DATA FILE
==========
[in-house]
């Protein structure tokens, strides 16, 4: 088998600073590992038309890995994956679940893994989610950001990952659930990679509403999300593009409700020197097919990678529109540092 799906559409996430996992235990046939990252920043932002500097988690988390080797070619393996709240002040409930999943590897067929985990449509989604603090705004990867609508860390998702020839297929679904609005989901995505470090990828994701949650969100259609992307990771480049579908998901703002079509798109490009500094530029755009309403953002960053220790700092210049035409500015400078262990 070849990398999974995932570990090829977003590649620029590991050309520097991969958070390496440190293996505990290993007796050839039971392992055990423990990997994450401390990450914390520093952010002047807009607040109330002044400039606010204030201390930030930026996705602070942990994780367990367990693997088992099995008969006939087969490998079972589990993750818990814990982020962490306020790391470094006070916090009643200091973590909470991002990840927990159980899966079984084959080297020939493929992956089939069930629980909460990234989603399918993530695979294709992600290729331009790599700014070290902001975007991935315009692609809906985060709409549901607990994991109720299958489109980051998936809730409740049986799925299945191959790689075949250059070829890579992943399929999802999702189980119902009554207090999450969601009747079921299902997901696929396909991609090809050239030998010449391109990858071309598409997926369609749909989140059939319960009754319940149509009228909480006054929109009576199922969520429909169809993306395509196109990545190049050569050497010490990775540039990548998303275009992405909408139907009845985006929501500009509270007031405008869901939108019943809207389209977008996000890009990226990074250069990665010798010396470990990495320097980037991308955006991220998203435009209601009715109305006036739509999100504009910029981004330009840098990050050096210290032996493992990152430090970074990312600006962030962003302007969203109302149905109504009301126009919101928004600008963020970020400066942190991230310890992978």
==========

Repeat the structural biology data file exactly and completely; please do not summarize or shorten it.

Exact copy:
[in-house]
């Protein structure tokens, strides 16, 4: 088998600073590992038309890995994956679940893994989610950001990952659930990679509403999300593009409700020197097919990678529109540092 799906559409996430996992235990046939990252920043932002500097988690988390080797070619393996709240002040409930999943590897067929985990449509989604603090705004990867609508860390998702020839297929679904609005989901995505470090990828994701949650969100259609992307990771480049579908998901703002079509798109490009500094530029755009309403953002960053220790700092210049035409500015400078262990 070849990398999974995932570990090829977003590649620029590991050309520097991969958070390496440190293996505990290993007796050839039971392992055990423990990997994450401390990450914390520093952010002047807009607040109330002044400039606010204030201390930030930026996705602070942990994780367990367990693997088992099995008969006939087969490998079972589990993750818990814990982020962490306020790391470094006070916090009643200091973590909470991002990840927990159980899966079984084959080297020939493929992956089939069930629980909460990234989603399918993530695979294709992600290729331009790599700014070290902001975007991935315009692609809906985060709409549901607990994991109720299958489109980051998936809730409740049986799925299945191959790689075949250059070829890579992943399929999802999702189980119902009554207090999450969601009747079921299902997901696929396909991609090809050239030998010449391109990858071309598409997926369609749909989140059939319960009754319940149509009228909480006054929109009576199922969520429909169809993306395509196109990545190049050569050497010490990775540039990548998303275009992405909408139907009845985006929501500009509270007031405008869901939108019943809207389209977008996000890009990226990074250069990665010798010396470990990495320097980037991308955006991220998203435009209601009715109305006036739509999100504009910029981004330009840098990050050096210290032996493992990152430090970074990312600006962030962003302007969203109302149905109504009301126009919101928004600008963020970020400066942190991230310890992978």